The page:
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Newspaper Archive of
The Hogansville Herald
Manchester, Georgia
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November 4, 2004     The Hogansville Herald
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November 4, 2004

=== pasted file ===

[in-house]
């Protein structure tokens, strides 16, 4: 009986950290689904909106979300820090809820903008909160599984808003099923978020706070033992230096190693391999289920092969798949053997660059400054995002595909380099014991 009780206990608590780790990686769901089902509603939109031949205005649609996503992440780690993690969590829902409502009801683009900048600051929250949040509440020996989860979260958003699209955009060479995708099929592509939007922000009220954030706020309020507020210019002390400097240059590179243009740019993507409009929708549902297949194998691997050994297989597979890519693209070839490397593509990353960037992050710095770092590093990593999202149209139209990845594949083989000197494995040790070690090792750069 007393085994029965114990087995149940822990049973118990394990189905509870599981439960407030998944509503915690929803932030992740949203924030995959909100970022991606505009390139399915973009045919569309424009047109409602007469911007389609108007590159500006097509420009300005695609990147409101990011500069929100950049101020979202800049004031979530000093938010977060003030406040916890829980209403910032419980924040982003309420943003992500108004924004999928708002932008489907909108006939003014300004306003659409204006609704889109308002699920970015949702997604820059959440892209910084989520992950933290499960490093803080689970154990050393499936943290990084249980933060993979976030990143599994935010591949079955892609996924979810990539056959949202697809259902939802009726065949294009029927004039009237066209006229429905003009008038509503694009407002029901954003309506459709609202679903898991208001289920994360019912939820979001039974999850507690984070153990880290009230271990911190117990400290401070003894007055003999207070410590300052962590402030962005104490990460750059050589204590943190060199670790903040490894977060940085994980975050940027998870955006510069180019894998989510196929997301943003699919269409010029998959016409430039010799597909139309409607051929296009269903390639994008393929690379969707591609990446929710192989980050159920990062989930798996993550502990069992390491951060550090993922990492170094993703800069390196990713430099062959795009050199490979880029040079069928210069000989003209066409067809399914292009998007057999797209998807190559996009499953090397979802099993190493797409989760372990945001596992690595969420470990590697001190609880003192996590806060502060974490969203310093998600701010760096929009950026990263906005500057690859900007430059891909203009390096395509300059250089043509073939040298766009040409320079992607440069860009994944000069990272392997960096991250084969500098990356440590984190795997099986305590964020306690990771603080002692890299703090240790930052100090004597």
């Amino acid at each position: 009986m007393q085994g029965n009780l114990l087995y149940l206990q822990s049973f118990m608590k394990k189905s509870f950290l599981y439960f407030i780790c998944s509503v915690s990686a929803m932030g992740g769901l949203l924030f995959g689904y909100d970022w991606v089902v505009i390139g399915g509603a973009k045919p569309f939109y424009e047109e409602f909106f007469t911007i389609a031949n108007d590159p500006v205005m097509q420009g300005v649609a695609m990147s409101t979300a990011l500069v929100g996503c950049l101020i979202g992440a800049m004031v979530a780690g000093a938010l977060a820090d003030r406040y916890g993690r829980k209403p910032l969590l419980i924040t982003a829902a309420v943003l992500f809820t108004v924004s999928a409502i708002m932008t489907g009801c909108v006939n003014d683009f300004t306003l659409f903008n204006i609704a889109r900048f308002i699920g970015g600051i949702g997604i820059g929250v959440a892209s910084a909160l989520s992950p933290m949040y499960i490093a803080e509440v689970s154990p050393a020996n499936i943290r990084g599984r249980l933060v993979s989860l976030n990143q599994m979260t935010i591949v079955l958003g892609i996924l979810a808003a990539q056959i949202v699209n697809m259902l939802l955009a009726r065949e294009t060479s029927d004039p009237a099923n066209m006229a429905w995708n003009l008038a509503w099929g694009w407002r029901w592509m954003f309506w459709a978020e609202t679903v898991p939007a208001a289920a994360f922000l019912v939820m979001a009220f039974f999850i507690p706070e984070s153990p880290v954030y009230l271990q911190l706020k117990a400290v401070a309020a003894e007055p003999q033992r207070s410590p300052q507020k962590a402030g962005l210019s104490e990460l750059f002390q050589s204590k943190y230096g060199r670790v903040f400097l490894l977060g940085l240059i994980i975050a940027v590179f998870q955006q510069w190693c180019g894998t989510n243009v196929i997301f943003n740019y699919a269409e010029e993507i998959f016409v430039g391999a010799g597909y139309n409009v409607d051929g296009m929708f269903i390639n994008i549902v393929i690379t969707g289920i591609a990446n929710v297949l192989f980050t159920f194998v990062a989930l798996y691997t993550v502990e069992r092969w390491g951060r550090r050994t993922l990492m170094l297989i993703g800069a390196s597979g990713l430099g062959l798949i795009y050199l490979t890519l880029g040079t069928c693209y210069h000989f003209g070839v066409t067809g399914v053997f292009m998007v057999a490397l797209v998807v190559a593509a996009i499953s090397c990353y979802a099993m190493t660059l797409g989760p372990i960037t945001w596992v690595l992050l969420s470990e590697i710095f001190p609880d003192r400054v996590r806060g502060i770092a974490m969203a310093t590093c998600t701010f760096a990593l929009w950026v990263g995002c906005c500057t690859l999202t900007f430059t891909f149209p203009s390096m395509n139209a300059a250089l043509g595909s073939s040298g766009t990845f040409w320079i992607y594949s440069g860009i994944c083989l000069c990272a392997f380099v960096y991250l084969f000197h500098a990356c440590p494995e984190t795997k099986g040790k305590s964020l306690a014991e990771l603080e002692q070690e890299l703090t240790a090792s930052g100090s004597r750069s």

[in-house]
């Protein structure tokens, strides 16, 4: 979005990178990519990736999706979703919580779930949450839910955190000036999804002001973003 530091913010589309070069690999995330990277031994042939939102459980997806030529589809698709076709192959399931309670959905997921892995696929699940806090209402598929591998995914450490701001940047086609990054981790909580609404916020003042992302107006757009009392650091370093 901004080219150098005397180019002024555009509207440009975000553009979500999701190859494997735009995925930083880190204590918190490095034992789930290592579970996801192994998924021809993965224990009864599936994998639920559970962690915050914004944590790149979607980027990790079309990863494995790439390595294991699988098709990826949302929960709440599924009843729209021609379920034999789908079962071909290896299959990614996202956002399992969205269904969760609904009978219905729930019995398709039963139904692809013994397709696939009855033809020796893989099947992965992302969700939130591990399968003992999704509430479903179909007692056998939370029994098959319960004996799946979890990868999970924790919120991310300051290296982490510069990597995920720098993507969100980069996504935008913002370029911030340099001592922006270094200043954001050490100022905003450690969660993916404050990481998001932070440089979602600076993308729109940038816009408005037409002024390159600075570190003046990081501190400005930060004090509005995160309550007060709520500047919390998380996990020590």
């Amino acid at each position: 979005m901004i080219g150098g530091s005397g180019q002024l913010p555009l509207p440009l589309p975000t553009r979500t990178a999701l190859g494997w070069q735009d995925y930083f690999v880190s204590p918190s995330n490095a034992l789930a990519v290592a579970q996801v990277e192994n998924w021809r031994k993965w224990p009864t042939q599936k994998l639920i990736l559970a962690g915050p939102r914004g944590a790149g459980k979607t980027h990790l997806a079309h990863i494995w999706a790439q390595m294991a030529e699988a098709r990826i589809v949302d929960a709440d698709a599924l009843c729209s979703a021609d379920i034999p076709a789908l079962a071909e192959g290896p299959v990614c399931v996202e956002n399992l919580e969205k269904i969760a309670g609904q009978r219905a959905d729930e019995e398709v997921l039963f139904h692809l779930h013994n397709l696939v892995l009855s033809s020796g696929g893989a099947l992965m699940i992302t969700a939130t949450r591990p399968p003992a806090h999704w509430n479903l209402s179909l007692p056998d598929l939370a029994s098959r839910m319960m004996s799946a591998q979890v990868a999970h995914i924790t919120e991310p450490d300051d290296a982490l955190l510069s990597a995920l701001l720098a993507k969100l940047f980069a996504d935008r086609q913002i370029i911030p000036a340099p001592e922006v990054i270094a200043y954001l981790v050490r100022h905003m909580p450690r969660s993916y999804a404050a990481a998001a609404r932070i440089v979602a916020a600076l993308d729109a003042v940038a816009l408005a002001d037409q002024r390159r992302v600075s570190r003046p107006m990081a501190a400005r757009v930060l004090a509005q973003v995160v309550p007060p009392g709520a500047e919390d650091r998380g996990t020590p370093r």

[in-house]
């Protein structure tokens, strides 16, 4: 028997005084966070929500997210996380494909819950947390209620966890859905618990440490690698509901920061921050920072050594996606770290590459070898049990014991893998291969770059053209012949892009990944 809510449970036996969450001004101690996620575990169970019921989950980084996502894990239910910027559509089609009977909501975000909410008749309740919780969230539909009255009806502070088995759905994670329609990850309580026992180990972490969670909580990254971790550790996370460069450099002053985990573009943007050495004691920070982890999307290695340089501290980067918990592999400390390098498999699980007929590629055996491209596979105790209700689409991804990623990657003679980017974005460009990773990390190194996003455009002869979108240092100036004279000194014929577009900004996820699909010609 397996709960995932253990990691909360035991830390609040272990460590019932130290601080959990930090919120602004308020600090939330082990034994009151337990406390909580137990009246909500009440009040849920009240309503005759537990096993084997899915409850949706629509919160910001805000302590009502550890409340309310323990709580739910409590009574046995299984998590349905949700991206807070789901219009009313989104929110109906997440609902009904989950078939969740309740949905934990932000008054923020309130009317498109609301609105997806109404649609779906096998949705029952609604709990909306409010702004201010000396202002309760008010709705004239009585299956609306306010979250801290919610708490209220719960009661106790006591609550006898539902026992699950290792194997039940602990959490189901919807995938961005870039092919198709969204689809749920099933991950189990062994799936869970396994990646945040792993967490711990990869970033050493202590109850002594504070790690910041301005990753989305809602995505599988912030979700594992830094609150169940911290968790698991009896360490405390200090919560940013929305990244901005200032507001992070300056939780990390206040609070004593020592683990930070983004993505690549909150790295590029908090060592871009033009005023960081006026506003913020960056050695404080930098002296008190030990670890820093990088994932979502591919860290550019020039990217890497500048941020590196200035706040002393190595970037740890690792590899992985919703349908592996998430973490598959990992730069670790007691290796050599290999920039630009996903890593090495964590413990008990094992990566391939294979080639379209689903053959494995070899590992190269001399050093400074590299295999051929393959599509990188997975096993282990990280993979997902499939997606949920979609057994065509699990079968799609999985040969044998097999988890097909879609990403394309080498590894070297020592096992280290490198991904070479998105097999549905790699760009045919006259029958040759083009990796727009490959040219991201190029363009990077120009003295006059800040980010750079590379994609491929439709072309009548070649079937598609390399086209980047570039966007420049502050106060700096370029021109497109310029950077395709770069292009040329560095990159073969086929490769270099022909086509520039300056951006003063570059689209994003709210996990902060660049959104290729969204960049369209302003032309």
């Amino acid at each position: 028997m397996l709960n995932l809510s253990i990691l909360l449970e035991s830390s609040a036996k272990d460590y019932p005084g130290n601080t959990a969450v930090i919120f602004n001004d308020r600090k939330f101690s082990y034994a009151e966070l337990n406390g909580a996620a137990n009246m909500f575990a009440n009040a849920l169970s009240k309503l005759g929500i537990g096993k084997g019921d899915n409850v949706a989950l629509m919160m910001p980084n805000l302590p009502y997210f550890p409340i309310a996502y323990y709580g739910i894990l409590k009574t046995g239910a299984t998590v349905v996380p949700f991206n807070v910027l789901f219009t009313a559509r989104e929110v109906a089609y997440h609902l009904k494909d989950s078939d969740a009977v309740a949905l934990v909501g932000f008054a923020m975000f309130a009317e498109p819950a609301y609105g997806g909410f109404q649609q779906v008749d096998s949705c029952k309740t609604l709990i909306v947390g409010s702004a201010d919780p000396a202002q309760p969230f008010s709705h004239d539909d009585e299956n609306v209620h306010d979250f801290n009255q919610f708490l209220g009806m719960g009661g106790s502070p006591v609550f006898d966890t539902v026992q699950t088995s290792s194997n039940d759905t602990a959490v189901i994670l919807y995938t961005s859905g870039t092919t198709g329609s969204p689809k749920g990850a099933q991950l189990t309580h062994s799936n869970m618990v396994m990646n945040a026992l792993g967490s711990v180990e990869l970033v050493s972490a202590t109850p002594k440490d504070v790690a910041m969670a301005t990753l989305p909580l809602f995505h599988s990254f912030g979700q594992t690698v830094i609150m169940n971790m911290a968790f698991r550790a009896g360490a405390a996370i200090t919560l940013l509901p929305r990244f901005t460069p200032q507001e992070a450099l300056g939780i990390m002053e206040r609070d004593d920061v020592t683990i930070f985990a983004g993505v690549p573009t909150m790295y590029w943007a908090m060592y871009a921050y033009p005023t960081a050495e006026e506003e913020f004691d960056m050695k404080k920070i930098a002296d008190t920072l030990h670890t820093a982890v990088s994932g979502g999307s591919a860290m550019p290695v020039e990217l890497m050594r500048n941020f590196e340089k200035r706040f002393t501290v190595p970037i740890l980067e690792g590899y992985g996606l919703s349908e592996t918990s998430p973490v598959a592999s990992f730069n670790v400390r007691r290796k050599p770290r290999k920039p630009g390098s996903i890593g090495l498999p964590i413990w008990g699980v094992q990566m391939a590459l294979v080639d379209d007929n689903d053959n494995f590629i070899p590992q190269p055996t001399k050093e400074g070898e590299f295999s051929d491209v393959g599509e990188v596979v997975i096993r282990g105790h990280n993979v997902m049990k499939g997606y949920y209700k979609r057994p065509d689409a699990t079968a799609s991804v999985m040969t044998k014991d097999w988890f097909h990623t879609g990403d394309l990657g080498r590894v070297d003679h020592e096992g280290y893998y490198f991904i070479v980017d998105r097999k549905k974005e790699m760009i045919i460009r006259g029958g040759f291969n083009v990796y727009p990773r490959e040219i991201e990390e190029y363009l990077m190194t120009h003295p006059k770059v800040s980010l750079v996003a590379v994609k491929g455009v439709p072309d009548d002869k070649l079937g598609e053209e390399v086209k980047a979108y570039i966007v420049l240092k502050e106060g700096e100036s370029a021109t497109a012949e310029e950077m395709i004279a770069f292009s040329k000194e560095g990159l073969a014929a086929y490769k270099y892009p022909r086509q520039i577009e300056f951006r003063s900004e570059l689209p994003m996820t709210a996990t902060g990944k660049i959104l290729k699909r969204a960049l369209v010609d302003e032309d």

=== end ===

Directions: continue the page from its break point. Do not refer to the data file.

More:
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Educators .q" Amazing Finds i': "- ssifieds > ~ " -5-7,4 PRSRT STD he S, POSTAGE PAID HOGANSVlLLE, GA PERMIT NO. 35 ~[ Formerly TI~ Hogan sville Herald the_ Hogansville-Gran Area Since 1944 Council Fed Up With Loud Tractor Trailers II mom r , ] ~ with Mayor Wilson St. Clair - and ]~ other residents- are fed up with I tor-trailer rigs roaring through [ ;~city, polluting the air and the ears. they're ready to try, one more to do something about it - even the state Department of ~[ ~portation has refused to lend a I !~g hand. That's after several complaints from city officials that they suspect the big rigs are barrelling along city streets because they're overloaded and are dodging the weigh stations near LaGrange. Mayor Wilson St. Clair, fueled by a letter in local newspapers from a Hogansville resident, suggested at a Monday night City Council meeting that residents ought to join hands, put togeth- er a petition, and carry the new round of complaints to other federal and state authorities. Previous attempts to get the state to set up portable scales near downtown have been ignored, "they are aware of (the problem) they just won't do~any- thing about it," was the consensus at the City Council meeting. Councilman CharLie E Martin said, "I see many logging trucks" traveling city streets. Councilman Bobby Joe Frazier said, "If they'd put a muffler on their trucks that'd make it a little more bearable." "It makes no sense for the legal (trucks) to go through the weigh stations and the illegal (overweight) ones to come through Hogansville," the mayor said. "I'm sure we'll get some help" from newly elected state Sen. Mit~h SeabaugIL the mayor added. "He seems absolutely right that all these trucks that come through Hogansville... there's something wrong or they'd go though the weigh stations and the state knows that," St. Clair said, responding to a letter-writer.. St. Clair President: I I i!~Orcje Bush (R) 14,180 I t~.v~m) 7~s (R) 9,634 Senate !29 r .ro.n 6,810 l ~ Tmn~ (D) 17,~1 / ~~(R) 4~as commi S. Wood (R) 14,484 / 6,831 Appeals Court 7,605 THANKING THE HEROES - The Student Council at Hcx:jansviIIe Elementary School coordinated a "Care Bag Drive for Veterans." The drive was conducted in honor of Veterans Day. The care bags were filled with goodies and necess~des for heroes in our local area Veterans Hospitals. Students donated items to go in the bags and they were delivered to veterans who are in the hospitals for an extended stay. Cards were made by student council members thanking the veterans for their service to our country. Back row (L-R): Jessica Prophitt, Kalea Johnson, Raechel Pike, Ashleigh Crowder, and Danielle Bonner. Front row (L-R): Audrey Barrett, Kallie Montgomery and Luke Burruss. City Recovers $12,000 in Missing Fees By CUNT CLAYBROOK Questions have been resolved about three city employees who were fired recently by City Manager Randy Jordan. They and some of their family members allegedly ripped off the City Utility Department for sever- al thousand dollars over recent months. "All of them have made full restitution" of some $12,000 in util- ity services that the former employees and about six family members of at least one of them received during the period in ques- tion, according to Jordan. "It's over," he said of the ques- tion over whether any of them would be prosecuted. Asked how the city managed to recoup all the money alleged owed in connection with the scam, Jordan noted, "When you turn their lights off, people manage to come up with the money." The flap began a Little over a month ago when, acting on an anonymous tip, Jordan found thou- sands of dollars in uncollected util- ity bills owed by Janice Sanders, a utility billing clerk, Amy Pike, the city's customer service represen- tative and Joe Vidal, a water plant operator and the family members of at least one of the employees, he said. On October 5, all three were fired and new employees have recently taken over their posts. Jordan's initial reaction, from discussions with a GBI agent that did the initial investigation for that agency, was that no criminal charges would be filed.. But last week, District A~ Pete Skandalakis that the initial GBI investigation was only prelim- inary "based on what was orally told a GBI agent and "at that time there did not appear to be a criminal case." Utility Projects Begin At Last By CUNT CLAYBROOK Two major utility improvement proj- ects are underway or about to start in HogansviUe that should eventually save hundreds of thtmsands of dollars. gasto the city's residents and addition of anoth- er approximately seven miles of gas lines. The new lines will serve three new subdivisions currently under develop- merit where some houses are already occupied and several are almost ready for occupancy. The new areas to be served are Mallard's Lake Subdivision, The Villages of Huntcliff and Shallow Creek, which when built out in their early phases will bring an extra 800 new homes on line. There are already some new homes sold and occupied in Shallow Creek, on Highway 29 South and some already sold and almost ready for occupancy at Mallard's Lake. There are three or four new houses ready at The Villages of Huntcliff, which iSalso on Highway 29, not far from the shopping mall that is home to Piggly Wiggly and other shops. , Workmen were on the job at all three this week, installing telephone and Cable TV service. The gas line replacement project was made necessary because it was decaying in several places and the PubLic Service Commission, under a consent degree with the city ordered that work done. That work got under way this week and will require the installation of about 22 miles of gas lines in the city and out to Interstate 85, Gerald Atkinson, who is See PROJECTS, Page 2A i,i i! if!~ i!!i~i iiii !, ,i ii / allaway Beats Manchester Second VlCwtOry in a Row The Callaway High Cavaliers aade it two in a row last Thursday Mth a 33- 26 win over Manchester. The Blue Devils played a hard Ought game against Callaway but ~st by a touchdown at Callaway ~adium in LaGrange. The game marks the end of the v'.~s.son for Callaway, whose only ~her win came against Crawford P.mmty the previous week ~theCallaway drew first blood on uarter keeper with 4:18 to go first quarter.The extra point good, making the score 7-0. Manchester's Kadaffn Smith tercepted a Cavalier pass and [tan 47 yards to score for the Blue bevils at 11:46 in the second quar- t the s~re 7-7. The Cavaliers scored again at 4:05 in the second quarter on a 10 yard run. The extra point attempt was no good. Callaway took the lead again, 13-7. The Cavaliers struck again just before the half with just :56 to go in the second quarter. The point after attempt was no good, making the score at halftime 19- 7. Manchester recovered a fum- ble caused by Satch McInvale on the 15 yard line. Hobbs connect- ed to Hunt on a pass into the end- zone at 8:29 to go in the third quar- ter. The extra point was no good bringing the Blue Devils to with- in six, making the score 19-13. 3:36 to go in the third on a 5 yard run by the quarterback. The two point conversion was no good, increasing the Cavalier lead to 26-13. The Blue Devils' Adrian Jackson broke a 23 yard run into the endzone with 2:47 to go in the third quarter. The point after was good, making the score 26-20. Manchester scored for the final time of the night when Hobbs found Chris Kendrick in the end- zone for a 31 yard touchdown pass at 5.'39 to go in the fourth quarter. The extra point was no good, making the score 26-26. Callaway scored on a one yard jaunt with 2.'34 to go in the game. The extra point was no good_, mak- ing the final score 33- 26. PENT,UP E~HUSIASM ' Callaway fans, hanging in through a long and di ~, were~nally able to yell their heads out Thursday as the Cavaliers grabbed their second win in a row.